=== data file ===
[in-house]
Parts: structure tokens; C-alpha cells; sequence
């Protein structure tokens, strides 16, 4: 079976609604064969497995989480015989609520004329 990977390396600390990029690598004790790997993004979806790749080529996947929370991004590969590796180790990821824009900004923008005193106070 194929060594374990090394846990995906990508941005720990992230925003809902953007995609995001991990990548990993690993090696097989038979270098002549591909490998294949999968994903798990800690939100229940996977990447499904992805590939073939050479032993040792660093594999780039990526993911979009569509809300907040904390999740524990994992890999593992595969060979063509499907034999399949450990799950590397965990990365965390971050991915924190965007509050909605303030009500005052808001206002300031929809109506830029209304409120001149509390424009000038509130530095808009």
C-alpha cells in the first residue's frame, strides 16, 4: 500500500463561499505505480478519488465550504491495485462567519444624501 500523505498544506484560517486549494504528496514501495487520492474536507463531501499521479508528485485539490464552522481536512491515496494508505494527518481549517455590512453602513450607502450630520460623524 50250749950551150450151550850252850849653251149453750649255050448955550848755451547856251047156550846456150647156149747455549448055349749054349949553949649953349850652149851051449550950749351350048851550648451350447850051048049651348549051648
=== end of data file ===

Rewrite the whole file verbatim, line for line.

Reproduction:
[in-house]
Parts: structure tokens; C-alpha cells; sequence
């Protein structure tokens, strides 16, 4: 079976609604064969497995989480015989609520004329 990977390396600390990029690598004790790997993004979806790749080529996947929370991004590969590796180790990821824009900004923008005193106070 194929060594374990090394846990995906990508941005720990992230925003809902953007995609995001991990990548990993690993090696097989038979270098002549591909490998294949999968994903798990800690939100229940996977990447499904992805590939073939050479032993040792660093594999780039990526993911979009569509809300907040904390999740524990994992890999593992595969060979063509499907034999399949450990799950590397965990990365965390971050991915924190965007509050909605303030009500005052808001206002300031929809109506830029209304409120001149509390424009000038509130530095808009």
C-alpha cells in the first residue's frame, strides 16, 4: 500500500463561499505505480478519488465550504491495485462567519444624501 500523505498544506484560517486549494504528496514501495487520492474536507463531501499521479508528485485539490464552522481536512491515496494508505494527518481549517455590512453602513450607502450630520460623524 50250749950551150450151550850252850849653251149453750649255050448955550848755451547856251047156550846456150647156149747455549448055349749054349949553949649953349850652149851051449550950749351350048851550648451350447850051048049651348549051648